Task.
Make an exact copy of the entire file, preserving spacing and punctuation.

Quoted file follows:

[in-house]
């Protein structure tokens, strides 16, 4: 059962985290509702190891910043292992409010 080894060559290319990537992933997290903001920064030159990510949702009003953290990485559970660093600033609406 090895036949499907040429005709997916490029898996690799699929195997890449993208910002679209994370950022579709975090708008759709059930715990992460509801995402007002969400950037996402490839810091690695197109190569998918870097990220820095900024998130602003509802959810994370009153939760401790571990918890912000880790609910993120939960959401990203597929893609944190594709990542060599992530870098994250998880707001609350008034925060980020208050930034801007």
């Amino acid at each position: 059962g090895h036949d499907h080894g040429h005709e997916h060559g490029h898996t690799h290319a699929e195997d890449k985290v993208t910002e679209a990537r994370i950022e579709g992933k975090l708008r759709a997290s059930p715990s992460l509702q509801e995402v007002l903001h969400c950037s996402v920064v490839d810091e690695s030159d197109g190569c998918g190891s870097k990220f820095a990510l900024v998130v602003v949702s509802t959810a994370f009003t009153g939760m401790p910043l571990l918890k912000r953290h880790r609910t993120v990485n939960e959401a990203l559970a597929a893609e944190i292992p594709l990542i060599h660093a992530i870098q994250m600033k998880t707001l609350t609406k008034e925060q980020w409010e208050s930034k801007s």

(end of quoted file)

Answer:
[in-house]
């Protein structure tokens, strides 16, 4: 059962985290509702190891910043292992409010 080894060559290319990537992933997290903001920064030159990510949702009003953290990485559970660093600033609406 090895036949499907040429005709997916490029898996690799699929195997890449993208910002679209994370950022579709975090708008759709059930715990992460509801995402007002969400950037996402490839810091690695197109190569998918870097990220820095900024998130602003509802959810994370009153939760401790571990918890912000880790609910993120939960959401990203597929893609944190594709990542060599992530870098994250998880707001609350008034925060980020208050930034801007």
């Amino acid at each position: 059962g090895h036949d499907h080894g040429h005709e997916h060559g490029h898996t690799h290319a699929e195997d890449k985290v993208t910002e679209a990537r994370i950022e579709g992933k975090l708008r759709a997290s059930p715990s992460l509702q509801e995402v007002l903001h969400c950037s996402v920064v490839d810091e690695s030159d197109g190569c998918g190891s870097k990220f820095a990510l900024v998130v602003v949702s509802t959810a994370f009003t009153g939760m401790p910043l571990l918890k912000r953290h880790r609910t993120v990485n939960e959401a990203l559970a597929a893609e944190i292992p594709l990542i060599h660093a992530i870098q994250m600033k998880t707001l609350t609406k008034e925060q980020w409010e208050s930034k801007s």